Gallery Art owner Kenneth Hendel holds on tightly to Picasso’s ‘Portrait de Marie-Therese’ at his gallery in Aventura on Wednesday, April 20, 2016. Hendel received a letter from a New York law firm saying that the Picasso in his gallery was stolen ten years ago from the Tisch family and they just noticed it was missing now. The gallery owner contends he bought the art from another dealer – paid $350,000 for it — and that he knows nothing about it being stolen.
PATRICK FARRELL firstname.lastname@example.org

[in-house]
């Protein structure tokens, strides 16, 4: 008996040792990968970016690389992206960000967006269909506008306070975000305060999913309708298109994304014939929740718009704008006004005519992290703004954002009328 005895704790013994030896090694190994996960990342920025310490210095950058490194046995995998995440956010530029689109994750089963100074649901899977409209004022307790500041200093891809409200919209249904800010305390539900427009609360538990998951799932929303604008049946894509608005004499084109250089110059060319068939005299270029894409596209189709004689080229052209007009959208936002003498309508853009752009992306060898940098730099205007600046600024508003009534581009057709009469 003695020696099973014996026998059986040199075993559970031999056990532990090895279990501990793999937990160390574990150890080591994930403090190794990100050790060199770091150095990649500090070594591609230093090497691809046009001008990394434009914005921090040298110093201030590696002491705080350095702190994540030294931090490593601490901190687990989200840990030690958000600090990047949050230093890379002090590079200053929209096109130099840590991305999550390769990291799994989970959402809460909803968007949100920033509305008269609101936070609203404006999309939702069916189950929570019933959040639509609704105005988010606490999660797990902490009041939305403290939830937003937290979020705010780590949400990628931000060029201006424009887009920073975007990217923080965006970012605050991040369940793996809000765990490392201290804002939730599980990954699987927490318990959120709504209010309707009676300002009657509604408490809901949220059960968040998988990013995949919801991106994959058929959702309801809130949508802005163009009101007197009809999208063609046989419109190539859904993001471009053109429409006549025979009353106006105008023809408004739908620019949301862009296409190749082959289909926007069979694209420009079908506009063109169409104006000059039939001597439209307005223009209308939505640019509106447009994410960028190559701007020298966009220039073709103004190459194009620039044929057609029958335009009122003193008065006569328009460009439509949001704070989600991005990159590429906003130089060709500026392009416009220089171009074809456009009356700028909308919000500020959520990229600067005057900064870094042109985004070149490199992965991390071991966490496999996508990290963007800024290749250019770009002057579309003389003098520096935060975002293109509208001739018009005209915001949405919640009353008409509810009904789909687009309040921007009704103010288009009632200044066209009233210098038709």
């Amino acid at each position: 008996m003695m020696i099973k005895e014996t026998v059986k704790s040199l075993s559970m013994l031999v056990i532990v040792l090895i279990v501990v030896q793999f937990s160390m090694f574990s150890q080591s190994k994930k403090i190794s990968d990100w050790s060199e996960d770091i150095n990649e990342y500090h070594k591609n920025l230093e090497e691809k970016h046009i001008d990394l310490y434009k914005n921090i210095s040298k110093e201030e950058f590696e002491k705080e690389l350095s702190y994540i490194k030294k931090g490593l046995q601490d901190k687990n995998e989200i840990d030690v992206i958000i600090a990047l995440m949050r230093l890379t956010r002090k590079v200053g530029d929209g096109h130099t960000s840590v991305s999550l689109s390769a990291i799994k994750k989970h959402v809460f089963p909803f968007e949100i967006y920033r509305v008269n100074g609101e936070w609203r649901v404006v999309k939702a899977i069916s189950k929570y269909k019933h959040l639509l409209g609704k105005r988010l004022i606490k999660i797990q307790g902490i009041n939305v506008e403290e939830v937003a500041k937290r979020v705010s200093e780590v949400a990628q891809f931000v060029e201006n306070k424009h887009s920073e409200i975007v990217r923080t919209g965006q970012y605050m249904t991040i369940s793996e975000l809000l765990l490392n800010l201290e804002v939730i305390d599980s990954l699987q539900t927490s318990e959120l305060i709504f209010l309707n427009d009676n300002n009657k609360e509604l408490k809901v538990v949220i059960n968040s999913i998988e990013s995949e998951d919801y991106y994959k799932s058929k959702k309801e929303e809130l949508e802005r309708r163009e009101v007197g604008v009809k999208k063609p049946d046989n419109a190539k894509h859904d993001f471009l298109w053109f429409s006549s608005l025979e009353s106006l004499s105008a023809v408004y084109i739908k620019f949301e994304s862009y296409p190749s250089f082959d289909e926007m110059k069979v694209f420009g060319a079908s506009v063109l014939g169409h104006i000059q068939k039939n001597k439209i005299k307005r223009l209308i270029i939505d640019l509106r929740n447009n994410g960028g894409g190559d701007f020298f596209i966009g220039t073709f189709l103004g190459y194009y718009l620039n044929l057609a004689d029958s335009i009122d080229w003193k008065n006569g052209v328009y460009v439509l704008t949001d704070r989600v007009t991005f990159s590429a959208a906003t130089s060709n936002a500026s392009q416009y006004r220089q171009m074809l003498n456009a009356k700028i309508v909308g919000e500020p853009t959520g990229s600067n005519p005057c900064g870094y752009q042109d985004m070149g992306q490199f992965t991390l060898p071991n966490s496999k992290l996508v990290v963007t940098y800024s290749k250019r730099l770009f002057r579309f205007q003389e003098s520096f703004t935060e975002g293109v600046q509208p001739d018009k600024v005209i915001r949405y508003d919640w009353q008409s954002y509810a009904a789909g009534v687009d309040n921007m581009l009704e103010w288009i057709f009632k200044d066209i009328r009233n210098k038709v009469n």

For those who are not going to make this year’s edition of the Biennale contemporary art fair in Venice, there is no reason to despair.
Officials on Wednesday announced that a selection of some 4,000 artworks on display will be visible immediately online using technology developed by Google’s Cultural Institute.
Web-based visitors can also take a virtual tour of the main venues, the Giardini, where many national pavilions are located, and the Arsenale, which hosts the main curated show.
Italian Culture Minister Dario Franceschini said that the collaboration “confirms how much technology is a great ally to promote our cultural heritage.”
The Biennale contemporary art fair, held every two years in Venice, closes on Nov. 22, but the virtual rendering will remain available.